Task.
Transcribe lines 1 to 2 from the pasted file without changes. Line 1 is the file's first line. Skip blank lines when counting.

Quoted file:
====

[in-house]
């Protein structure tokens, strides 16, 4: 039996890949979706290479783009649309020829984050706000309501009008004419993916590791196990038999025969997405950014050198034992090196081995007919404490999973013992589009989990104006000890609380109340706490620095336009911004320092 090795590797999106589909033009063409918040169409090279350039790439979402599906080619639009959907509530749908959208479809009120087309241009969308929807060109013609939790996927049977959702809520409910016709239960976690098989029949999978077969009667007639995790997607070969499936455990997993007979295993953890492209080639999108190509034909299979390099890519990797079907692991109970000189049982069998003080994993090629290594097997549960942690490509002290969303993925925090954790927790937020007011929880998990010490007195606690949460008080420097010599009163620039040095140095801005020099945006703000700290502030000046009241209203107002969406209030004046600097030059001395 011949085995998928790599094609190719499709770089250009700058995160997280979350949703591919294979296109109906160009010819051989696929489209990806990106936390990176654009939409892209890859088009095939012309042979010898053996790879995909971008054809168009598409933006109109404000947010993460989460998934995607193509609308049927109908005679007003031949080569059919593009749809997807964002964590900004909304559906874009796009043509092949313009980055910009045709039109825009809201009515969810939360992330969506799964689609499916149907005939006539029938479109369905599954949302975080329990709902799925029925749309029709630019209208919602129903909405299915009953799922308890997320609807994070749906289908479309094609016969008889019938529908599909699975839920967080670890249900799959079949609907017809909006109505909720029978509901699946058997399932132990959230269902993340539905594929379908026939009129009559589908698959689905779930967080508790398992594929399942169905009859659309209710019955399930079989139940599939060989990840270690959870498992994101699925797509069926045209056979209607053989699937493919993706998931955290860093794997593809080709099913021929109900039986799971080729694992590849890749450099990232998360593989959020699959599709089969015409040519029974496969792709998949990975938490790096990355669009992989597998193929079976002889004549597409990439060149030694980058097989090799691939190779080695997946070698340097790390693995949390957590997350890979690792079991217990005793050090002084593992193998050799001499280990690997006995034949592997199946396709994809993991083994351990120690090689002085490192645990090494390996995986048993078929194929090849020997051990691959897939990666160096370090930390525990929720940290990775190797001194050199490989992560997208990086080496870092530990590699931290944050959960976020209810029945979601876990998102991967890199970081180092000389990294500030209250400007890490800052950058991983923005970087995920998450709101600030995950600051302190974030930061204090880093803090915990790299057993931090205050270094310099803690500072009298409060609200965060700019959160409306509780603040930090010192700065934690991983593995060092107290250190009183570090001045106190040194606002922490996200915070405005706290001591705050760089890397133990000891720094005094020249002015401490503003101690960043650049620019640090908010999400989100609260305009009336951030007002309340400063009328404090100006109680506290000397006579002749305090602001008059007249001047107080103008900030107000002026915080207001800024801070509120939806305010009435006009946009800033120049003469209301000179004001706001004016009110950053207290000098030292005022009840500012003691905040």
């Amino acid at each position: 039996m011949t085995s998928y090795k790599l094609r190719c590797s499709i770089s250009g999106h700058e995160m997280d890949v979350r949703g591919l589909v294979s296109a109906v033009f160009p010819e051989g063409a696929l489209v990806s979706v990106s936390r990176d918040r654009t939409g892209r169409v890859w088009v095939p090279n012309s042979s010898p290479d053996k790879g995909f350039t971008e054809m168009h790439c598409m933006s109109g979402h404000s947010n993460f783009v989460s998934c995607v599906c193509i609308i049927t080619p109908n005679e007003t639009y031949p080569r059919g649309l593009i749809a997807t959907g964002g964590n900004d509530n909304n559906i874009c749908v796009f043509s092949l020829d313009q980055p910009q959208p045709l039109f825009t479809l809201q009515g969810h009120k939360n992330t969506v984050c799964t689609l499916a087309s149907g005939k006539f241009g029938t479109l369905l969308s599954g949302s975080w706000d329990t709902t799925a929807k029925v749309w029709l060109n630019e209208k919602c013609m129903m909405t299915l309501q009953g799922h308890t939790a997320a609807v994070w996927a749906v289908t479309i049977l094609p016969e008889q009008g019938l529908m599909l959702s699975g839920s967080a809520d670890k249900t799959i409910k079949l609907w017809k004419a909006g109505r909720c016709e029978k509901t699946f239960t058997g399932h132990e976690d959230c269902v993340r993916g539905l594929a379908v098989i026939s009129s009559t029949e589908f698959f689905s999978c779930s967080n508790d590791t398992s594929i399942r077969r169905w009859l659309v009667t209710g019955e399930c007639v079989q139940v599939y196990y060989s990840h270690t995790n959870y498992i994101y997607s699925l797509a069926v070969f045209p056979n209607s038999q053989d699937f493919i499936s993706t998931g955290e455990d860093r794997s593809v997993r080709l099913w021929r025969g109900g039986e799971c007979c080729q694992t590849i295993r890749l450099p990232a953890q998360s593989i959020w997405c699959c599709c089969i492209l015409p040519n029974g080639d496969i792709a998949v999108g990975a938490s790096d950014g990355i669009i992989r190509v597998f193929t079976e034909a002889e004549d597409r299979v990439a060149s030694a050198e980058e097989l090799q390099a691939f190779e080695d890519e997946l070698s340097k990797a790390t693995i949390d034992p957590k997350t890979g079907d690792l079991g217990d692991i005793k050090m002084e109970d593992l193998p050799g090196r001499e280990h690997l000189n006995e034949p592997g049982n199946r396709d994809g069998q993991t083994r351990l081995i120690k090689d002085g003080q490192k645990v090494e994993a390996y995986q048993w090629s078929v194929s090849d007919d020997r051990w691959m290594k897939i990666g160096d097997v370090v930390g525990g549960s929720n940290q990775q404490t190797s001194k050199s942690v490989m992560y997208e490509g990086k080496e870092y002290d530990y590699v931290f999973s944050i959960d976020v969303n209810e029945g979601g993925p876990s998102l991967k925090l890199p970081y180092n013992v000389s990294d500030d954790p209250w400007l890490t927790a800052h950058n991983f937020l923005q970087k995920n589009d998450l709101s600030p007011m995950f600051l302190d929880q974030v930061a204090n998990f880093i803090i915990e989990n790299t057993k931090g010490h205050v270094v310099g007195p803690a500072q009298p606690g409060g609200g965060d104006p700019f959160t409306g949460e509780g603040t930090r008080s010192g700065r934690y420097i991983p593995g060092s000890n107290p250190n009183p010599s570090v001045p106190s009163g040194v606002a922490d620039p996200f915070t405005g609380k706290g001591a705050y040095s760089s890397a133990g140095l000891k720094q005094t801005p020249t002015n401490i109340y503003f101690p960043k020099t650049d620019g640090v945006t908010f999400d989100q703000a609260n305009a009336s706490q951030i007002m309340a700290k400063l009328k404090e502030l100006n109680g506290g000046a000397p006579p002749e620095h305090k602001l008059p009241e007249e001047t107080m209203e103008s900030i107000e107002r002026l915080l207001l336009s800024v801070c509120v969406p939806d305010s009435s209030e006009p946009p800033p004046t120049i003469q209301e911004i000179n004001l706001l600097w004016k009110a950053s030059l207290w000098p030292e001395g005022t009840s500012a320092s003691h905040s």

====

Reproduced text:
[in-house]
């Protein structure tokens, strides 16, 4: 039996890949979706290479783009649309020829984050706000309501009008004419993916590791196990038999025969997405950014050198034992090196081995007919404490999973013992589009989990104006000890609380109340706490620095336009911004320092 090795590797999106589909033009063409918040169409090279350039790439979402599906080619639009959907509530749908959208479809009120087309241009969308929807060109013609939790996927049977959702809520409910016709239960976690098989029949999978077969009667007639995790997607070969499936455990997993007979295993953890492209080639999108190509034909299979390099890519990797079907692991109970000189049982069998003080994993090629290594097997549960942690490509002290969303993925925090954790927790937020007011929880998990010490007195606690949460008080420097010599009163620039040095140095801005020099945006703000700290502030000046009241209203107002969406209030004046600097030059001395 011949085995998928790599094609190719499709770089250009700058995160997280979350949703591919294979296109109906160009010819051989696929489209990806990106936390990176654009939409892209890859088009095939012309042979010898053996790879995909971008054809168009598409933006109109404000947010993460989460998934995607193509609308049927109908005679007003031949080569059919593009749809997807964002964590900004909304559906874009796009043509092949313009980055910009045709039109825009809201009515969810939360992330969506799964689609499916149907005939006539029938479109369905599954949302975080329990709902799925029925749309029709630019209208919602129903909405299915009953799922308890997320609807994070749906289908479309094609016969008889019938529908599909699975839920967080670890249900799959079949609907017809909006109505909720029978509901699946058997399932132990959230269902993340539905594929379908026939009129009559589908698959689905779930967080508790398992594929399942169905009859659309209710019955399930079989139940599939060989990840270690959870498992994101699925797509069926045209056979209607053989699937493919993706998931955290860093794997593809080709099913021929109900039986799971080729694992590849890749450099990232998360593989959020699959599709089969015409040519029974496969792709998949990975938490790096990355669009992989597998193929079976002889004549597409990439060149030694980058097989090799691939190779080695997946070698340097790390693995949390957590997350890979690792079991217990005793050090002084593992193998050799001499280990690997006995034949592997199946396709994809993991083994351990120690090689002085490192645990090494390996995986048993078929194929090849020997051990691959897939990666160096370090930390525990929720940290990775190797001194050199490989992560997208990086080496870092530990590699931290944050959960976020209810029945979601876990998102991967890199970081180092000389990294500030209250400007890490800052950058991983923005970087995920998450709101600030995950600051302190974030930061204090880093803090915990790299057993931090205050270094310099803690500072009298409060609200965060700019959160409306509780603040930090010192700065934690991983593995060092107290250190009183570090001045106190040194606002922490996200915070405005706290001591705050760089890397133990000891720094005094020249002015401490503003101690960043650049620019640090908010999400989100609260305009009336951030007002309340400063009328404090100006109680506290000397006579002749305090602001008059007249001047107080103008900030107000002026915080207001800024801070509120939806305010009435006009946009800033120049003469209301000179004001706001004016009110950053207290000098030292005022009840500012003691905040």